A director whose long-term international reputation may rest on his taiyozoku, or “sun tribe” films. He did these for Nikkatsu Studios in the ‘50s and ‘60s. This is not what he was best known for in Japan in the decades before his death in 2002, though: after he left Nikkatsu (...)
Toshiro Mifune - The last shogun
Toshiro Mifune (1920-1997) was the most influential Japanese actor of his time and achieved more fame than any of his Japanese colleagues in the twentieth century. With his vivid portrayals of powerful warlords, rugged samurai (...)
Hiroshi Teshigahara was only incidentally a filmmaker. For decades recognized for his work in various classical Japanese art forms, he was a master and a modern trailblazer all at once. Son of the founder and grand master of the Sogetsu School of Ikebana, he turned to film as an (...)
Inside the Well of Loneliness
In Japanese horror film, this environment is constitutive of the syntax of despair, emptiness, and isolation through which character is constructed. Sometimes the horror emanates from empty and forgotten spaces.
Before the rain
In three Kurosawa movies in particular, the scope and slant of the action are not just coloured, but virtually defined by an oppressive heatwave. His crime dramas are all pervaded by images of relentless, inescapable heat. Every character, male and female alike, is constantly (...)
Nobuhiko Obayashi - Vagabond of Time
Nobuhiko Obayashi is perhaps best known outside of Japan for the audacity and sheer randomness of his debut feature, the youth-horror escapade House. But while House continues to circulate in the confines of a cult cinema context, (...)
HIROSHI SHIMIZU - SILENT MASTER OF THE JAPANESE ETHOS
Because of the rediscovery of Shimizu's great silent films of the 1930s, we now do know how much more there was to this singular filmmaker who emerges as an artist of far greater stature (...)
FAMILIES, FATHERS, FILM: CHANGING IMAGES FROM JAPANESE CINEMA
In many respects, since its inception in the late 1800s, Japanese cinema has been and remains critically concerned with the family, seeing it as continuously on the verge of collapse. [PDF]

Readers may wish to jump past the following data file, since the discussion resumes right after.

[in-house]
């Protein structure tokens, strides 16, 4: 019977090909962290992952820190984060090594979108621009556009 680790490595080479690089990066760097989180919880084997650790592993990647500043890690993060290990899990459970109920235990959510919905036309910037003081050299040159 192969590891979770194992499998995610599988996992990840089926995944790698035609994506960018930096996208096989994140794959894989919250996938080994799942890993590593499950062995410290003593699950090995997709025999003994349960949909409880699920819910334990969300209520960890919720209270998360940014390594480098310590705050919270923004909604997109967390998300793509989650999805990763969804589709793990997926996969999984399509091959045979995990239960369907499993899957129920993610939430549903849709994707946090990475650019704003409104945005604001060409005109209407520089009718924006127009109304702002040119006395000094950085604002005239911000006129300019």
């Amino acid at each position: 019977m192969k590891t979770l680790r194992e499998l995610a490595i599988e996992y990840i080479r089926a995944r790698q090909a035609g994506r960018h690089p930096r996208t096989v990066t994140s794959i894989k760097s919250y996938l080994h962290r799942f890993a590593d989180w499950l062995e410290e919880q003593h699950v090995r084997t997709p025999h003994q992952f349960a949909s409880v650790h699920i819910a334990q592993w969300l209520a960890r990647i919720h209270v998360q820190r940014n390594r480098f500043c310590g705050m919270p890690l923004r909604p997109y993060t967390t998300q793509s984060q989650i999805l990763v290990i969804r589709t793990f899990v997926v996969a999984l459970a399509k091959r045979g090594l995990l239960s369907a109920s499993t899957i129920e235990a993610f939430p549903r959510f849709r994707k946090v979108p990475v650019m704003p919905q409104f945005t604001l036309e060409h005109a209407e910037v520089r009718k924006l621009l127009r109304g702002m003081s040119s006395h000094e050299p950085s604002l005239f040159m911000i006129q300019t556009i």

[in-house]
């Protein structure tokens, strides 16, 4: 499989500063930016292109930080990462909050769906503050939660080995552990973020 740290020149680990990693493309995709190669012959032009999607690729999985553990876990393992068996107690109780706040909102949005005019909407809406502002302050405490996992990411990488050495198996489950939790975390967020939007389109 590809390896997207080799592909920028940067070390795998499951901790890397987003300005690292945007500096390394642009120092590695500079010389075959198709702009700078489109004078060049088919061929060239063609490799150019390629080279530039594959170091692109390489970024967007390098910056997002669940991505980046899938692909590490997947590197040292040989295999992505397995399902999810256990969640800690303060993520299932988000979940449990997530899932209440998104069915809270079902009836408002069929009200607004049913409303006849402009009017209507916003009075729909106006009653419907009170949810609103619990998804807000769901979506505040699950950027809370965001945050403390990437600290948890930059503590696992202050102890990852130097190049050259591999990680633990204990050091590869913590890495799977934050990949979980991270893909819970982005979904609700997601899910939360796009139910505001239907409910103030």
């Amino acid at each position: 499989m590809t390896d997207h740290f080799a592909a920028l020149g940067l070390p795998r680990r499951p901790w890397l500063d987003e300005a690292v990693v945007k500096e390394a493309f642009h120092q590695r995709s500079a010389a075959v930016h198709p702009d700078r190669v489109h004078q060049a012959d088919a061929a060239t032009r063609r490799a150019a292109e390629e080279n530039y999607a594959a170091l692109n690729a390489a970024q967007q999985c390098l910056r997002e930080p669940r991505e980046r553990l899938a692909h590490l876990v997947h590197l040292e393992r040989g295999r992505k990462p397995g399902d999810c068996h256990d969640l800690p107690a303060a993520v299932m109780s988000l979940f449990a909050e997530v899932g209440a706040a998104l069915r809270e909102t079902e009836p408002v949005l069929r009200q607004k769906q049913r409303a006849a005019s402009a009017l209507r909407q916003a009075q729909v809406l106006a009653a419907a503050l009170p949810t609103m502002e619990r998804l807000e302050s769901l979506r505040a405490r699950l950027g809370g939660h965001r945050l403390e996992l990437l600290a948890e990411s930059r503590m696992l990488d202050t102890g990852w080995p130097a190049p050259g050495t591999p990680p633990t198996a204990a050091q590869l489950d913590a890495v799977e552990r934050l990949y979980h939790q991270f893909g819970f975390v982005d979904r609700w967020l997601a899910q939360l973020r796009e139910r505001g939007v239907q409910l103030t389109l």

The 1960s and the possibility of underground film in Japan
If we look back at the emergence of Japanese independent films, we have to name three groups from the 1960s; the group of students centering around (...)
Filming at the Margins: Kazuo Hara
The Emperor's Naked Army Marches On, a highly original and controversial film, introduced a major talent in international cinema, the Japanese documentarist Hara Kazuo. With the release of this film, Hara was awarded the New Director Prize (...)
No Wasted Moments - The anti-cinema of Kiju Yoshida
The psychological atmosphere and the formal strategies of Yoshida's films are very different from those of the work of Nagisa Oshima, another New Wave director to whom he is frequently linked.
Mode of Social Critique
Like other artists of the period who began their careers in documentary, Yanagimachi maintained a fair distance from the studio system, and in his later career maintained that sense of independence. This was unlike the beginnings of many of the filmmakers (...)
The Spectral Landscape of Teshigahara, Abe, and Takemitsu
Takemitsu’s music for Woman in the Dunes relies almost totally on a string ensemble, first recorded and subsequently rearranged and distorted electronically for desired sound effects.
Towards a Theory of Ogawa’s Filmmaking
Narration explains what appears in the screen from outside of the screen. It both explains the situation taking place and places it in a context. It explains as well as constructs the context of the film. It constructs at the same time it unifies (...)
A master puppet-maker and painstaking animator, he left behind some incredible films that shared with us his exceptional insight into the anguished humanism of ancient Japanese Buddhism. He devoted his life with intense focus on his very special area of interest and reached (...)
Love Letter - A centenary valentine to Kinuyo Tanaka
The legendary Japanese star, invites reconsideration of a career whose significance—not only cinematic but also cultural—is little recognized in the West and perhaps has yet to be fully explored (...)
Full Metal Apache